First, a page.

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Margin Adapt. in Class II with Bulk-Fill Materials

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Evaluation of Marginal Adaptation in Class II Cavities Restored with Bulk-Fill and Self-Etch Adhesive

Delgado AJ1, Abdulhameed NF1, Olafsson VG2, Rodríguez LE1, Quesada AM1, Dilbone DA1

1 Restorative Dental Sciences, College of Dentistry, University of Florida, Gainesville 2 Department of Operative Dentistry, Faculty of Odontology, University of Iceland

ABSTRACT

Objective: To compare the marginal gap of different bulk fill materials in Class II cavity preparations. Materials and Methods: Fifty extracted maxillary premolars were mounted into phenolic rings and divided into five groups of 10. Proximal matrices were made with polyvinyl siloxane. Specimens received standardized MOD cavity preparations. A 2-step self-etch adhesive (OptiBond XTR) was applied and the preparations were restored with materials placed and light-cured as follows: Filtek Supreme Ultra in 2mm increments (FSI); Filtek Supreme Ultra in bulk (FSB); SonicFill in bulk (SF); SureFil SDR flow in bulk, covered with a 2mm occlusal layer of Filtek Supreme Ultra (SDR); Tetric EvoCeram Bulk Fill in bulk (TEB). Specimens were finished and polished using impregnated aluminum oxide discs (SofLex 3M ESPE) according to manufactures recommendations. The margin gap was measured in the buccal, lingual and gingival wall using a Keyence VHX1000 digital microscope at 200x magnification. Results: Mean maximum gap margin values were in microns (lingual, gingival, buccal): FSI (.0, 5.3, 9.8), SF (.7, 1.0, 5.5), SDR (0, .9, 1.6), TEB (0, 3.9, 3.3) and FSB (0, 0, 2.3). There is significant difference of gap in the gingival (p<0.008) and buccal (p<0.290). The lingual gap (.15) was statistically smaller than the gingival (p< 0.001) and the buccal (p< 0.000). The level of significance was set at 0.05. Conclusions: The tested bulk-fill composite resins showed less marginal gap than the conventional 2mm incremental technique. The lingual wall was the least affected with bulk fill.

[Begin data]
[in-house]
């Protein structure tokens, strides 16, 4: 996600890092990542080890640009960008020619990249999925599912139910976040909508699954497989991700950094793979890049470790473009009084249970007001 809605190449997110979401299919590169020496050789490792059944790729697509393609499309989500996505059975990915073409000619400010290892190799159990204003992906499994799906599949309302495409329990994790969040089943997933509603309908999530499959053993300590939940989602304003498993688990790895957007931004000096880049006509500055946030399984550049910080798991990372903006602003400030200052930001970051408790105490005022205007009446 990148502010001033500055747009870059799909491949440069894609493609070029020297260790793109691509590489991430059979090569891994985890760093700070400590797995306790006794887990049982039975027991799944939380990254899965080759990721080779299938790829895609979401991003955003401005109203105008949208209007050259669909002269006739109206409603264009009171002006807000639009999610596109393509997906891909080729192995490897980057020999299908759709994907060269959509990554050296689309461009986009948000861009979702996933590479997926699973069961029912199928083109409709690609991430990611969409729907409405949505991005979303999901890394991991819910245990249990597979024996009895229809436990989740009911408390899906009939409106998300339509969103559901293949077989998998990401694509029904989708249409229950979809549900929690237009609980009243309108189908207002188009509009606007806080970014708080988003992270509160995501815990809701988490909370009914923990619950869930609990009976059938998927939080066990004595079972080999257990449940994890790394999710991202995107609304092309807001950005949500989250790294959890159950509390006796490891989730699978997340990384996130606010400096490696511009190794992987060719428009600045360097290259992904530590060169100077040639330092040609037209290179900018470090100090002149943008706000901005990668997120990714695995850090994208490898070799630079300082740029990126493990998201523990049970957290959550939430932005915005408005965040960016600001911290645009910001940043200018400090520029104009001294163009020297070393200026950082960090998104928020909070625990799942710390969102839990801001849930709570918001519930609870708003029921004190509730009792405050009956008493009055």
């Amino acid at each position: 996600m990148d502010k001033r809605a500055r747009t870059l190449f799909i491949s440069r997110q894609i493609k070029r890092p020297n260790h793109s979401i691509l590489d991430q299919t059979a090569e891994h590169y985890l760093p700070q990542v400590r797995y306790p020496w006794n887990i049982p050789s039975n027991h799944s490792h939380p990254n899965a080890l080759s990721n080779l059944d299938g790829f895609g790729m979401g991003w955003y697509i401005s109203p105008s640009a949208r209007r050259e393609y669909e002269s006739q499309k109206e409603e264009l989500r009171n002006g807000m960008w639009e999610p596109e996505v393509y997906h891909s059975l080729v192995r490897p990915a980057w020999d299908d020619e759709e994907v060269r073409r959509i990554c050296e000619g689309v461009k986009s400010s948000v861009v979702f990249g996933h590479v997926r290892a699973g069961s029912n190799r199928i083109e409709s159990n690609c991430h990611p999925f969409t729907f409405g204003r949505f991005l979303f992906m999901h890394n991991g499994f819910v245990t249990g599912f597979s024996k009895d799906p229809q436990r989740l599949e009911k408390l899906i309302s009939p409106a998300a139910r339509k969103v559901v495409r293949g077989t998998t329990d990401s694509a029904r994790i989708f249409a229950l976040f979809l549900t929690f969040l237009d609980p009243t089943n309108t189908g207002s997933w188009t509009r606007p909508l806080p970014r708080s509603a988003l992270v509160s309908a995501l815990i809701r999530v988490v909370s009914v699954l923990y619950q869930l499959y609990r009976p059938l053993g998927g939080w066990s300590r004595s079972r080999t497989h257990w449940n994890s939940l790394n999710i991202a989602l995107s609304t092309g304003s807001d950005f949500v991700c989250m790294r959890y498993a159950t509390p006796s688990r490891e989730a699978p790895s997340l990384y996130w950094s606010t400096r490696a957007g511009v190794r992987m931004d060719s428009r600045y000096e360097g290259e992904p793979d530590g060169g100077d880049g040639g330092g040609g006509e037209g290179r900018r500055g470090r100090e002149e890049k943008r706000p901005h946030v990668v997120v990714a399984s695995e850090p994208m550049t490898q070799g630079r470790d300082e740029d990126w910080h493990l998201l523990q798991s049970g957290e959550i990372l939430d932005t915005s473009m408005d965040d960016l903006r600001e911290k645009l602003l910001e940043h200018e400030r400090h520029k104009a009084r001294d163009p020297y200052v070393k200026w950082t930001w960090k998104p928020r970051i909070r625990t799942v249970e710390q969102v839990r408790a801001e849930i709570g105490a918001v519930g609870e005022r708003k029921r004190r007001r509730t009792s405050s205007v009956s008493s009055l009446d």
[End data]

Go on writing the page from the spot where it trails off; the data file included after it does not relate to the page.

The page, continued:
METHODS AND MATERIALS

Fifty extracted maxillary premolars were mounted into phenolic rings and divided into five groups of 10. Proximal matrices were made with polyvinyl siloxane prior to preparation to aid in anatomical reproduction. Specimens received standardized MOD cavity preparations based on the mesio-distal and bucco-lingual dimensions of the specimens (Figure 1). A 2-step self-etch adhesive (OptiBond XTR) was applied and the preparations and restored with materials as follows: Filtek Supreme Ultra in 2mm increments (FSI, pos. control); Filtek Supreme Ultra in bulk (FSB, neg. control); SonicFill in bulk (SF); SureFil SDR flow in bulk, covered with a 2mm occlusal layer of Filtek Supreme Ultra (SDR); TetricEvoCeram Bulk Fill (TEB). Specimens were finished and polished using impregnated aluminum oxide discs (SofLex) according to manufacturer ́s recommendations. The marginal gaps were measured on the buccal, lingual and gingival walls using a Keyence VHX1000 digital microscope at 200x magnification. When a gap was observed, it was measured with a standardized ruler in microns. (Figure 3). 

CONCLUSIONS

1. The tested bulk-fill composite showed less marginal gap than the conventional 2mm incremental technique.

2. The lingual wall was the least affected with bulk fill.

3. Surefil SDR (Denstply) demonstrated better marginal adaptation than the rest of the bulk fill material tested.

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